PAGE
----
September 2017, published online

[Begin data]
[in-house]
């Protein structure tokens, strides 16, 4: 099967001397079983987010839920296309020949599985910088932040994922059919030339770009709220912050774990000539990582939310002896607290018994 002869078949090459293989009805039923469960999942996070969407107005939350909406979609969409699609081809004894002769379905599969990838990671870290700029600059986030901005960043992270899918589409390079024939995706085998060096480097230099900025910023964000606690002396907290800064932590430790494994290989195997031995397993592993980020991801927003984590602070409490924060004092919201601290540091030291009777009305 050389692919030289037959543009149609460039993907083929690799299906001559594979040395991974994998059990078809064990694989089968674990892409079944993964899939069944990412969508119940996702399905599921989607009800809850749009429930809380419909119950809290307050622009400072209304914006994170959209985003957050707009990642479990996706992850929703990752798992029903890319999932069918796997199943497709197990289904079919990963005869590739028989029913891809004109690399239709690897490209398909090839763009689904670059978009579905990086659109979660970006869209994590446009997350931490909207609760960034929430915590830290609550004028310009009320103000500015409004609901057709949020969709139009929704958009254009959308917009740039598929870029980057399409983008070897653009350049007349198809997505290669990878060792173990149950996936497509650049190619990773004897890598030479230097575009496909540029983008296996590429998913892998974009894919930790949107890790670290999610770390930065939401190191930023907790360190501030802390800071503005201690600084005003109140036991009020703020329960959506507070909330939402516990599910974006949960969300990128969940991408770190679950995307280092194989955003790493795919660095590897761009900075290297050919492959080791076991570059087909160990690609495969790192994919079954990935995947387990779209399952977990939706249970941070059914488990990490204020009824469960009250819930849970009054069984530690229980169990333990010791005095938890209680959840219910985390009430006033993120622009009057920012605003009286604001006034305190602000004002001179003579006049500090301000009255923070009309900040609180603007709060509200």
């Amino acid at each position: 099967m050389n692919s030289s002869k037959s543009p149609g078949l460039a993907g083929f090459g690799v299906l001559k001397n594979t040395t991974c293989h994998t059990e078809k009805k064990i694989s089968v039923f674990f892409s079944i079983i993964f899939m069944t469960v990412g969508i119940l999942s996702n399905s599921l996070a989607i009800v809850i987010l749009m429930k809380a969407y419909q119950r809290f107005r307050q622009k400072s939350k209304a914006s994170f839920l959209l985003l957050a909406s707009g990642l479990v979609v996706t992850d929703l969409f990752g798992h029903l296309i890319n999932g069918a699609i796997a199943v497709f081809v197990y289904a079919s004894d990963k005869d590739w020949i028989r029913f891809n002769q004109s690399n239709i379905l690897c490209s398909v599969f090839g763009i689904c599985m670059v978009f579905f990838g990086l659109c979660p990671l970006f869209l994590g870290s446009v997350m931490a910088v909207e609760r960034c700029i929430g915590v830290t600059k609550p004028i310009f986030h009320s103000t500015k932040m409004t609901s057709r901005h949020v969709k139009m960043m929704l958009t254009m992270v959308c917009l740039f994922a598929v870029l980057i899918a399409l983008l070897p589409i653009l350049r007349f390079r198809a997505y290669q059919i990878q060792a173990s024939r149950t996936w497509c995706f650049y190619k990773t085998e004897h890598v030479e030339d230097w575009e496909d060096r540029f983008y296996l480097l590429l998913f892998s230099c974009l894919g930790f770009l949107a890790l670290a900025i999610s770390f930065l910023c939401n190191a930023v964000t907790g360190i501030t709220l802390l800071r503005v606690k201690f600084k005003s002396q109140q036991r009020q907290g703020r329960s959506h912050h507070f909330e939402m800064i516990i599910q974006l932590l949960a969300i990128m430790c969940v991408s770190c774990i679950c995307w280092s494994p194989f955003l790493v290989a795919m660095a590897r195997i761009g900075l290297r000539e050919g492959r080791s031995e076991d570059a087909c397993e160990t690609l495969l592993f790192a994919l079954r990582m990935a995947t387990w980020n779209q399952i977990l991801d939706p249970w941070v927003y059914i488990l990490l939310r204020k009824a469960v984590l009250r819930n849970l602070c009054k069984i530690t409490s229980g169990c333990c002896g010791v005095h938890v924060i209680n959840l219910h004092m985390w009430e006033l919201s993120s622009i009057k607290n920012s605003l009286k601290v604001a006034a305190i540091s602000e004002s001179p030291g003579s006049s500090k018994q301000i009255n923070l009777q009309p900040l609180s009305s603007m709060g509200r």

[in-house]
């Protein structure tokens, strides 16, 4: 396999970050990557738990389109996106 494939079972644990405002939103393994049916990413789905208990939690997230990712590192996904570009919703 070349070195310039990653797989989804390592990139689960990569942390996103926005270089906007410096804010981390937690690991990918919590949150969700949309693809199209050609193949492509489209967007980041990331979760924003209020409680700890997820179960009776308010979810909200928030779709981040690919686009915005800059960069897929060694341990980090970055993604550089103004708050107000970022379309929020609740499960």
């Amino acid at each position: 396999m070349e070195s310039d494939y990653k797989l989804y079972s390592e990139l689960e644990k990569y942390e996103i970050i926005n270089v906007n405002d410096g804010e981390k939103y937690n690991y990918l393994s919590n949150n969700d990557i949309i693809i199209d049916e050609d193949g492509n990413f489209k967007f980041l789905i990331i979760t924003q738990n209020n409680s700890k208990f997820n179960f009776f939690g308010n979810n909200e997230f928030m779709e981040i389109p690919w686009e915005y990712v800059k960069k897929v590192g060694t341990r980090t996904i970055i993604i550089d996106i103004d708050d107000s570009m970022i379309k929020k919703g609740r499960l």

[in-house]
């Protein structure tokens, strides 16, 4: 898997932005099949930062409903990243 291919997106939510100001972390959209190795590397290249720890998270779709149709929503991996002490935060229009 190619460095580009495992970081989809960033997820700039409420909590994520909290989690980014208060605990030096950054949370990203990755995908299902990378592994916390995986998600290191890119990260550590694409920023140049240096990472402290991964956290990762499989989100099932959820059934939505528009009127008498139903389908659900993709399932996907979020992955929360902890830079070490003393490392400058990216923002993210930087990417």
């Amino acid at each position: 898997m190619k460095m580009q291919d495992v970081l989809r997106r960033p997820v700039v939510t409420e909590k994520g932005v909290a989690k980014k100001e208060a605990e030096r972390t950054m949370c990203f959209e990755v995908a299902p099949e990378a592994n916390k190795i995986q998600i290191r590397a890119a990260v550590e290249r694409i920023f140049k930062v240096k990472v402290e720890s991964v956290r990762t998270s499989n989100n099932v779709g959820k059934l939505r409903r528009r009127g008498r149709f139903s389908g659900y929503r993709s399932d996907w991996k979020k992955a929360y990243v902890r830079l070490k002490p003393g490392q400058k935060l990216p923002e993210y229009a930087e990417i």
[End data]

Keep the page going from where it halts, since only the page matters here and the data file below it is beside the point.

Abstract: This article is based on the Inaugural Adam Smith Lecture in Jurisprudence given at the University of Glasgow in 2016. It asks this question: is it not an age of obligation that we live in as much as, if not more so than, an age of rights? To answer this it explores a number of different senses of obligation to be found across a range of social practices. After an overview of some of the main concerns of Smith’s work, it looks at two types of ‘obligation practices’ prominent in contemporary society: those that make rights effective, and those that operationalise debt. In paying attention to the often less visible work done by and through obligations, it also highlights certain vulnerabilities citizens are susceptible to when the distinction between obligation and obedience threatens to collapse.
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